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Importance of isolation resistance in HT HP corrosion testing

It is obvious that the corrosion testing specimens must be electrically isolated from the testing cell body (typically a metallic pressure vessel). A metallic contact between the specimen and the pressure vessel body would lead to galvanic coupling and further to the electrochemical polarization of the specimen.

 

A corrosion scientist can easily understand the importance of galvanic coupling by imaging how the specimen’s electrode potential would move vertically in the E – pH diagram. The galvanic coupling usually leads to the specimen electrode potential polarization close to the testing cell body electrode potential, because the surface area of the testing cell is often 1 – 2 orders of magnitude larger than the specimen surface area.

 

Improving and maintaining the isolation resistance is often related to the polymer or ceramic isolation parts. Check that these parts are mechanically sound and clean. Small currents can flow through the contamination layers on the isolating materials. Check that the wire feed-through ceramic beads and tubes prevent any contact between the WE / CE / DCPD wires and the testing cell body. Replace the isolating Teflon tubes if they are broken or strongly deformed.

 

Pay attention especially to the electric isolation of the CT specimen and the DCPD wires (up to 6 pieces). The isolation resistance of the CT specimen is inversely related to the number of wires.


Cormet's wire feed-through component for four wires.
Cormet's multiwire feed-through head.

 

Fortunately, it is possible to measure the isolation resistance of the specimen, I typically check the isolation resistance when

 

-       the specimen has been connected to the specimen holders,

-       the specimen has been connected to the wire feed-through(s),

-       the specimen is immersed in water and

-       the operation temperature has been reached.

 

The first two tests can be performed with a regular portable DVM. The resistance between the specimen and the testing cell body should be preferably in MΩ range when the specimen is still dry. It is a good habit to measure the resistance with both the polarities to check any offsets.

 


Several ceramics isolated wires under the autoclave lid.
A bunch of isolated wires for the DCPD operation.

Once the specimen is immersed in water, the isolation resistance measurements can show strange results. The values can be high, low or even negative. Apparently, a regular digital voltmeter (DVM) is not that suitable for this kind of measurements.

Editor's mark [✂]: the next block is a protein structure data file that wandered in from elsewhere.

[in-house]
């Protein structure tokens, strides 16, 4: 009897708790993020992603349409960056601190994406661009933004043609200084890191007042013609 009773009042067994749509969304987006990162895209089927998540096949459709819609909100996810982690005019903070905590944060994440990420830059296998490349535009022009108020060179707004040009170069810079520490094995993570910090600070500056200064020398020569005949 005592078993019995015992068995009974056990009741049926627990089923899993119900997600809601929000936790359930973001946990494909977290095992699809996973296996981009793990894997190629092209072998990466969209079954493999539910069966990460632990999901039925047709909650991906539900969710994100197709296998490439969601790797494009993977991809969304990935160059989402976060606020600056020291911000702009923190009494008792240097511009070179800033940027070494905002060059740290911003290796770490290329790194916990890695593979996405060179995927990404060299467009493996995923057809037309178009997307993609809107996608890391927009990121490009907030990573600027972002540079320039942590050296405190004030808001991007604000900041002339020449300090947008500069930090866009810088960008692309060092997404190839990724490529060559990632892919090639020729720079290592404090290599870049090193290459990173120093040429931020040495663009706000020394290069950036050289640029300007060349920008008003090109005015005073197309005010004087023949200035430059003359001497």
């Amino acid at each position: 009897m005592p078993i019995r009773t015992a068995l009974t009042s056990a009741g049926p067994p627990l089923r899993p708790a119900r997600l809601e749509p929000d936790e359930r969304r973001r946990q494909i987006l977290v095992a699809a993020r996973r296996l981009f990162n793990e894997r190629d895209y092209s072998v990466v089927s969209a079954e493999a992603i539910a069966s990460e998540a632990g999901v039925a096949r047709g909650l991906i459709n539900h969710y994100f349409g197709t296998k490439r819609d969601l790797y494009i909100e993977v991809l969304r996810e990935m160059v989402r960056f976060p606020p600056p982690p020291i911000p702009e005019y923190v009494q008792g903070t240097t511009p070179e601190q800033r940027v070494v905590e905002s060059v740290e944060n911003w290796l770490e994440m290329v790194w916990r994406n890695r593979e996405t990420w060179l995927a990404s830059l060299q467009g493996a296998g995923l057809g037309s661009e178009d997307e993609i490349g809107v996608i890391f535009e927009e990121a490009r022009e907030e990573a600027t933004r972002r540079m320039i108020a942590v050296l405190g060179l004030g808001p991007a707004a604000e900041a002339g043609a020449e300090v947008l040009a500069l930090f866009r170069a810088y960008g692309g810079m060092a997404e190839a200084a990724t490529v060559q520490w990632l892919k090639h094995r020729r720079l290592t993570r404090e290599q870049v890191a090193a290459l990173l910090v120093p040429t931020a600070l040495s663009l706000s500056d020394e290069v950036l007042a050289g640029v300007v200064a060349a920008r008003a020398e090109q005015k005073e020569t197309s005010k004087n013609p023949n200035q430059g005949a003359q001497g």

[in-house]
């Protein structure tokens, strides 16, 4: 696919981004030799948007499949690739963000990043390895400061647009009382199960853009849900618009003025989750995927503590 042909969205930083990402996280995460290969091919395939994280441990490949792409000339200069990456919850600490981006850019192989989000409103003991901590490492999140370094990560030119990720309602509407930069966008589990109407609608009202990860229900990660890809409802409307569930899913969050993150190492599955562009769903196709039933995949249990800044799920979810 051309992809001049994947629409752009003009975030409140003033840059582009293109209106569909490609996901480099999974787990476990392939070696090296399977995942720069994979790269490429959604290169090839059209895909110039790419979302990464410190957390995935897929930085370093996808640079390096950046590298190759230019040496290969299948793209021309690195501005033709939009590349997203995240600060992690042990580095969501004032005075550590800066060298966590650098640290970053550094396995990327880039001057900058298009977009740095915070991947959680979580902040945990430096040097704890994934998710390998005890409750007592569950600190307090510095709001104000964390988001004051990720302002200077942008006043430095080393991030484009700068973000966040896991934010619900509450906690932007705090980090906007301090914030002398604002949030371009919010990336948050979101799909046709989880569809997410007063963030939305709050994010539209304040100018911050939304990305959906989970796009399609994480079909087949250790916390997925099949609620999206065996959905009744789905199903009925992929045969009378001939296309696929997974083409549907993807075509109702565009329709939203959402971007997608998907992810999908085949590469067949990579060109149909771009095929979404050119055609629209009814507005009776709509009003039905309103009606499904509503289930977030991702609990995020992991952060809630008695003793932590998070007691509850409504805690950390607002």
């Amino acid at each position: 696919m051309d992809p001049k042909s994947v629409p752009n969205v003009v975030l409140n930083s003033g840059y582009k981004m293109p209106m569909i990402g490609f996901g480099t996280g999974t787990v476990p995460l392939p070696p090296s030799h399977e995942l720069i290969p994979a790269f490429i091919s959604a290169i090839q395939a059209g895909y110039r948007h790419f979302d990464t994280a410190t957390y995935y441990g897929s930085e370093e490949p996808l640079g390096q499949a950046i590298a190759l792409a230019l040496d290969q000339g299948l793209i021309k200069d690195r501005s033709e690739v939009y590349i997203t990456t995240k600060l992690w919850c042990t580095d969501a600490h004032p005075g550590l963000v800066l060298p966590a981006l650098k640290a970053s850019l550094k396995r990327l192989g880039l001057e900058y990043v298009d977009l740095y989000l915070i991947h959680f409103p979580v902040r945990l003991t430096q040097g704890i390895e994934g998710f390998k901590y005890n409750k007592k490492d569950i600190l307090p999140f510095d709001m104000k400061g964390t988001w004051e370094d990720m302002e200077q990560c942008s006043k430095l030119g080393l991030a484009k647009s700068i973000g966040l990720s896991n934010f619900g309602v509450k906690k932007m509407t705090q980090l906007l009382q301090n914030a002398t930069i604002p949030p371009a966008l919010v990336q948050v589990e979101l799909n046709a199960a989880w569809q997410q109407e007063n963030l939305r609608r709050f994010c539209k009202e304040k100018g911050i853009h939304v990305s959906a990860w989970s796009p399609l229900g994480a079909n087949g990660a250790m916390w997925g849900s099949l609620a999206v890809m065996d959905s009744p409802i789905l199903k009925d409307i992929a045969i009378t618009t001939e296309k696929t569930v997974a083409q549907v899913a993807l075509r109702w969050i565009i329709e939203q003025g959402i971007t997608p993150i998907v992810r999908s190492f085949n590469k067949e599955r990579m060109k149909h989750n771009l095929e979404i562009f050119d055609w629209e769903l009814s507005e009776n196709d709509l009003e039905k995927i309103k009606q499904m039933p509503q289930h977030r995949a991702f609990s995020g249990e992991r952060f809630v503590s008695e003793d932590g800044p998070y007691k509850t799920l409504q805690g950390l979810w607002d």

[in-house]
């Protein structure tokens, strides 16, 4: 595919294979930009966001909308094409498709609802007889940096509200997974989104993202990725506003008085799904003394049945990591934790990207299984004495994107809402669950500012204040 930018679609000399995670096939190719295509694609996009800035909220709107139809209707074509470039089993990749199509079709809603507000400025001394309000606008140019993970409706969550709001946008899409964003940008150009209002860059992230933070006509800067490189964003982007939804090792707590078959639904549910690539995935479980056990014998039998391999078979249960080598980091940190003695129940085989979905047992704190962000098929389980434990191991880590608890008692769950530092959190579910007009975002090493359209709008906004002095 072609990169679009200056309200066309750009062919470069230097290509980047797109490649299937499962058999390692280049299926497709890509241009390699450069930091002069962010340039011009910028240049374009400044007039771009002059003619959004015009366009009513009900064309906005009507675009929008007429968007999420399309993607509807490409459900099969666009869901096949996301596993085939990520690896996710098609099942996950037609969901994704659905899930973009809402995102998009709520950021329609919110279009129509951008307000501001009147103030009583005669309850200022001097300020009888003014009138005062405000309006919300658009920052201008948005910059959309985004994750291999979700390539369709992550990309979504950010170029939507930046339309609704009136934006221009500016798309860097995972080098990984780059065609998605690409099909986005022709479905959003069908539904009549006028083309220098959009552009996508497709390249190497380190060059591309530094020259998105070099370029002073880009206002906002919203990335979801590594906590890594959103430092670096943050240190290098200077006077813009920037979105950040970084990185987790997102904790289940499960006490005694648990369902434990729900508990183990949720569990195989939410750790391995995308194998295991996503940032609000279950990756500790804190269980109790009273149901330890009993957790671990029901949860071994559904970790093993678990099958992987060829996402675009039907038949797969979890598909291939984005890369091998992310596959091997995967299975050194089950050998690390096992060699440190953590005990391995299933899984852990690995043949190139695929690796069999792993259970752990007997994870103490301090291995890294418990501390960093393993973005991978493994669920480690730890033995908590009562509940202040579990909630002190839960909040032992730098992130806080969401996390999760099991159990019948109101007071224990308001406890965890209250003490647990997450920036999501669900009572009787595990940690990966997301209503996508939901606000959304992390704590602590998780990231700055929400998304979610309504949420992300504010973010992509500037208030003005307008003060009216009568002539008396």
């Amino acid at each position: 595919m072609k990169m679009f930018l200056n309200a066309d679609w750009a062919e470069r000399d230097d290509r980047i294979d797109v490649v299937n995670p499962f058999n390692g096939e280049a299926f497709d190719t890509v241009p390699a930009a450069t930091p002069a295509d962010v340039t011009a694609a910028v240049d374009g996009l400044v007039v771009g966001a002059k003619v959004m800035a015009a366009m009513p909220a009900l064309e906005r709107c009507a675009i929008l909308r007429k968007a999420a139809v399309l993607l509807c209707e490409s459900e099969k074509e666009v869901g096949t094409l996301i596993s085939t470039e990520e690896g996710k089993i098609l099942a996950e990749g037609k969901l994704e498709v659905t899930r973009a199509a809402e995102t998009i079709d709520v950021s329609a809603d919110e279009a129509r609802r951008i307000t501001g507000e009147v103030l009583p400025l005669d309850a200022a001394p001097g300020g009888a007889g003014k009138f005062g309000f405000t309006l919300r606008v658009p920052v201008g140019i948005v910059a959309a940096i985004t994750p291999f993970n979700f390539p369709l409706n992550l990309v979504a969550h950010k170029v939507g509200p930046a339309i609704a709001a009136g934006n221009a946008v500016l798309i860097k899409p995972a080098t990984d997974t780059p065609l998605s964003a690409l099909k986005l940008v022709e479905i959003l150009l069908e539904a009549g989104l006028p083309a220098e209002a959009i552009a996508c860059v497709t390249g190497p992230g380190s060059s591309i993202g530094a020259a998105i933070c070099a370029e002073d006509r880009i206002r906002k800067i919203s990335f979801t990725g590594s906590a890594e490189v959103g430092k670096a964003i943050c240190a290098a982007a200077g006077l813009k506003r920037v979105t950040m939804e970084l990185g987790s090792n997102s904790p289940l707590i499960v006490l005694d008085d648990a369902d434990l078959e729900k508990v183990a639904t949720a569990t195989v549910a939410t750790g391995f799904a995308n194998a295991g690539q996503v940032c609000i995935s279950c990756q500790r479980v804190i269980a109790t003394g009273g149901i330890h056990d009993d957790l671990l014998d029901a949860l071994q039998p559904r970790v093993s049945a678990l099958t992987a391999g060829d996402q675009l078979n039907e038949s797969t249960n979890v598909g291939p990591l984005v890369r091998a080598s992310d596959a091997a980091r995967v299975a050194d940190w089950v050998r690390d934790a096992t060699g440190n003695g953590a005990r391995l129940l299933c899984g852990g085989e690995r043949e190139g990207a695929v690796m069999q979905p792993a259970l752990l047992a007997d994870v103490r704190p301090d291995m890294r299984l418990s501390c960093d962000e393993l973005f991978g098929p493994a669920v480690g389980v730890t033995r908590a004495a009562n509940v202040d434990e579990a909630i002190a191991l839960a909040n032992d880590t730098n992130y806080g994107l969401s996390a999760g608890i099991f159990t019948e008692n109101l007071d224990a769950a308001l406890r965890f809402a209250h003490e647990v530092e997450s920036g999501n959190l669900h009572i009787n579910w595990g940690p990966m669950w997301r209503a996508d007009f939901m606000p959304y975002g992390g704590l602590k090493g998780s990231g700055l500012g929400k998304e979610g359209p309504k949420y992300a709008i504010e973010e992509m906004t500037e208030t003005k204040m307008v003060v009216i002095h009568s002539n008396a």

This phenomenon has a simple explanation. DVM's have been designed for electric and electronic industry applications where both the resistance measurement poles are at the very same potential. A small current feed will create a voltage signal needed for the resistance measurement. If the specimen and the testing cell body are of different materials and if there is water in the testing cell, their electrode potentials will not be identical. The pre-measurement voltage difference spoils the entire measurement principle.

 

One should perform a real four-point resistance measurement using a current source and a DVM. A current source will be used to feed a low current signal in the wire connecting the specimen and the testing cell body. Operator will monitor the voltage difference and calculate the resistance using equation R = ΔU/ΔI. This approach requires more work and instrumentation but it gives a better peace of mind. The measured resistance should be at least in 10 kΩ range and preferably higher.



A CT specimen instrumented with DCPD wires. A platinum counter electrode.
An instrumented CT specimen.

 

Personally, I am quite paranoid with the isolation resistance especially when working with CT or CER (Contact Electric Resistance) specimens. If you see unexpected noise or peaks in your DCPD voltage or electrochemical potential / current signals, check the isolation resistance of the wires. If needed, stop the test and give a service for the wire feed-throughs and check the specimen holder ceramic parts. It is useless to produce data that you cannot trust.


Check for more information of Cormet's DCPD instrument at https://www.cormettestingsystems.com/product-items/direct-current-potential-drop-(dcpd)

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